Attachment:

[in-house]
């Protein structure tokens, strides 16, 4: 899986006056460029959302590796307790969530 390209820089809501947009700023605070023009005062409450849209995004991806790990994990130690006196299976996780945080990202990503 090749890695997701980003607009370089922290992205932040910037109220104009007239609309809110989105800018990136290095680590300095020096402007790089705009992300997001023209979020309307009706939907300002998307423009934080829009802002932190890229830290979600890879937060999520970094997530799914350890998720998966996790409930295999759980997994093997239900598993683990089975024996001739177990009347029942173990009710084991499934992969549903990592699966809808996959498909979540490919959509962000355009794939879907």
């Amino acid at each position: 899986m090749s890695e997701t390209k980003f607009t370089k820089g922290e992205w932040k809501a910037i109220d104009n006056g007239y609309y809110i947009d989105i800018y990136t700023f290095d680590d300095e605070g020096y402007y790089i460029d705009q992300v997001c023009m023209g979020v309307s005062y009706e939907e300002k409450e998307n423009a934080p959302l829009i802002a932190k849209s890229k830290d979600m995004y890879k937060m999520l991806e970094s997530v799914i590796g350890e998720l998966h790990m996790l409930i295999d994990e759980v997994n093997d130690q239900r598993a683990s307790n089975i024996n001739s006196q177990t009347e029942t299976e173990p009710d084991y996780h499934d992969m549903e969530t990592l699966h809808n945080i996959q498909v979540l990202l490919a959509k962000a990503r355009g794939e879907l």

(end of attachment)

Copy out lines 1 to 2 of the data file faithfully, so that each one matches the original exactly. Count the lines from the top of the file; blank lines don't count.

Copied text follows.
[in-house]
């Protein structure tokens, strides 16, 4: 899986006056460029959302590796307790969530 390209820089809501947009700023605070023009005062409450849209995004991806790990994990130690006196299976996780945080990202990503 090749890695997701980003607009370089922290992205932040910037109220104009007239609309809110989105800018990136290095680590300095020096402007790089705009992300997001023209979020309307009706939907300002998307423009934080829009802002932190890229830290979600890879937060999520970094997530799914350890998720998966996790409930295999759980997994093997239900598993683990089975024996001739177990009347029942173990009710084991499934992969549903990592699966809808996959498909979540490919959509962000355009794939879907």